Observational constraints on ozone radiative forcing: perspectives from satellites, models, and assimilation

Speaker: Kevin Bowman, NASA Jet Propulsion Laboratory

When: Wednesday, September 11, 2013, 3:30 p.m. Mountain Time
Location: Room 2A305, DSRC (NOAA Building), 325 Broadway, Boulder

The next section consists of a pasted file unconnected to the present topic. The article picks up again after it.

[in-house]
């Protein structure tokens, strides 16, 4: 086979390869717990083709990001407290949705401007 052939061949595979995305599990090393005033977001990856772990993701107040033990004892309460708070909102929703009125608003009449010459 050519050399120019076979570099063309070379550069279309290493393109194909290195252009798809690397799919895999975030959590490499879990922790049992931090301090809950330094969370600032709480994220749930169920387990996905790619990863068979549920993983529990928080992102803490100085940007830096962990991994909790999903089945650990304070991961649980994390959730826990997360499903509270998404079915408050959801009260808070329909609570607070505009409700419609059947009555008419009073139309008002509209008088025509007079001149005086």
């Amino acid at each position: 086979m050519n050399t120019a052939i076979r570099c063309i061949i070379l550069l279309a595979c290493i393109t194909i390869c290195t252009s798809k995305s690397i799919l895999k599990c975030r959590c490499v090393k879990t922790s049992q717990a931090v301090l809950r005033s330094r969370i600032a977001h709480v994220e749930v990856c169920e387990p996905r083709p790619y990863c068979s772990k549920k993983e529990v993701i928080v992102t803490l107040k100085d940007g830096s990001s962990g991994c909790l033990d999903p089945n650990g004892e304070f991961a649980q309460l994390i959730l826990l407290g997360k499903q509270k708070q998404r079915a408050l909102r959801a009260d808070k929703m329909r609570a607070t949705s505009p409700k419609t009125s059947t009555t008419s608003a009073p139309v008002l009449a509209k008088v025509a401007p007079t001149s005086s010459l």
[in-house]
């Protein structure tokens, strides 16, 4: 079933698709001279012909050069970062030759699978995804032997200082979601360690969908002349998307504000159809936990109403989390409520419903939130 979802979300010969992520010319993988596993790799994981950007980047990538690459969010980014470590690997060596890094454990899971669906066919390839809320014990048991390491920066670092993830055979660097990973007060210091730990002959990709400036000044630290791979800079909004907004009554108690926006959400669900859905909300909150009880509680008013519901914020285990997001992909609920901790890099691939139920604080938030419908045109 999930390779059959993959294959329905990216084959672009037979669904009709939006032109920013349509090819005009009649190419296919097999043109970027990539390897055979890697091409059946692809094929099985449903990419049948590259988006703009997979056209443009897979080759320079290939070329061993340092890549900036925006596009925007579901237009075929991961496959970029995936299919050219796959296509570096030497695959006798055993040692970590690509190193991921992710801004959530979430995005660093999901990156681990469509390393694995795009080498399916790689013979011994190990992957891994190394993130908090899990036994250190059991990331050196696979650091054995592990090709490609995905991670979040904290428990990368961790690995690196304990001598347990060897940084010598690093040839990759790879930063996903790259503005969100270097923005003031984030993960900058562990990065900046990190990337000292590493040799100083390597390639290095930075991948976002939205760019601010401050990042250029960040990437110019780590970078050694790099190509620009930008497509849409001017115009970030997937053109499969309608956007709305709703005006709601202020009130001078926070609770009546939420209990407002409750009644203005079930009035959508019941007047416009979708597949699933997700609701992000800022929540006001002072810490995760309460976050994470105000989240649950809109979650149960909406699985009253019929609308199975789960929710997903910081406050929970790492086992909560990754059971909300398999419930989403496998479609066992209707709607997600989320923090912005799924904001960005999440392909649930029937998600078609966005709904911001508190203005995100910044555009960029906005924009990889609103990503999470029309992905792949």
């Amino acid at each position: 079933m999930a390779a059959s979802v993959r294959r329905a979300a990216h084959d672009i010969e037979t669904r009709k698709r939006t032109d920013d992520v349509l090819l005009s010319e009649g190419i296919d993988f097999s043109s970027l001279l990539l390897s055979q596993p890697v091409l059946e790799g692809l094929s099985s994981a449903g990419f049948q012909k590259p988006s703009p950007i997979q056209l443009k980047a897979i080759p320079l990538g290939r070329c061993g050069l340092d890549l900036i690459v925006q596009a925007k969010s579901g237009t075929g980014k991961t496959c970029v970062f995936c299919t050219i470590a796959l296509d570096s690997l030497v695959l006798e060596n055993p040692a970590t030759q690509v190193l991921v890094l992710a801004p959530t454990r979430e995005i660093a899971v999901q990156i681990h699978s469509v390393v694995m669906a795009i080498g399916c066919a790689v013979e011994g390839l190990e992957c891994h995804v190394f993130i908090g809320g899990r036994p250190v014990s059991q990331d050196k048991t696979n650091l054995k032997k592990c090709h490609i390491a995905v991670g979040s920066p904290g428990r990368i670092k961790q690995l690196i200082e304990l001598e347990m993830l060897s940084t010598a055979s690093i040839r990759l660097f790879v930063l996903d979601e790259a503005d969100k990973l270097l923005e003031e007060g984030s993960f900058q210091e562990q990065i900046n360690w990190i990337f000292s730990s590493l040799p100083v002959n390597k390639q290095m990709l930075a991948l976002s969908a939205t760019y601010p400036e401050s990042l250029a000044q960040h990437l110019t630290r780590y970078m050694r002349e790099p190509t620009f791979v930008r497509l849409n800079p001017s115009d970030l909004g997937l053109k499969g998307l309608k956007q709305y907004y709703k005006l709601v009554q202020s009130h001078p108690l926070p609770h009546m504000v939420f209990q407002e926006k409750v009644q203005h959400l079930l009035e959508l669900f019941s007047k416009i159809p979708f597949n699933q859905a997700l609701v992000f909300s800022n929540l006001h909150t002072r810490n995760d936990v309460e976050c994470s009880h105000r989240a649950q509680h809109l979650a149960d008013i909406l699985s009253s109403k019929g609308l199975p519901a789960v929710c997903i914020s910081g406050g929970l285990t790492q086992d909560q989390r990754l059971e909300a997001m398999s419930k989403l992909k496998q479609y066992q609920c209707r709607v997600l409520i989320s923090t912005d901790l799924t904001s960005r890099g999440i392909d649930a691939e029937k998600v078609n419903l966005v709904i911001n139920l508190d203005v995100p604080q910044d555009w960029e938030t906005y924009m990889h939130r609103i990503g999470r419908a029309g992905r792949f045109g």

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Atmospheric composition is the primary driver of climate and environmental change from human activity. Well-mixed greenhouse gases such as carbon dioxide are linked to short-lived climate forcers such as ozone through common combustion sources, chemistry, and eco-system processes. Consequently, policy studies are beginning to consider both air quality and climate impacts within an Earth System context to develop global mitigation strategies. Satellite observations from instruments such as the NASA Tropospheric Emission Spectrometer (TES) play an important role in understanding the processes controlling atmospheric composition as well as their attribution to specific sources. In conjunction with atmospheric models and advanced assimilation techniques, these data are providing constraints on how changes in composition force both climate and air quality, setting the stage for effective mitigation strategies. In particular, TES has played an important role in evaluating ozone radiative forcing from the Atmospheric Chemistry-Climate Model Intercomparison Project (ACCMIP) for the IPCC 5th assessment report. Using adjoint modeling techniques, global ozone radiative forcing observed by TES has been attributed to spatially resolved precursor emissions. Complementing the climate perspective, new remote sensing techniques, which combine the capabilities of both infrared (TES) and ultraviolet wavelengths (OMI), have the capability to capture near surface ozone. I will review these results and discuss their implication for a new generation of geostationary and low orbiting satellites, which can serve as the anchor for a global air quality-climate attribution system.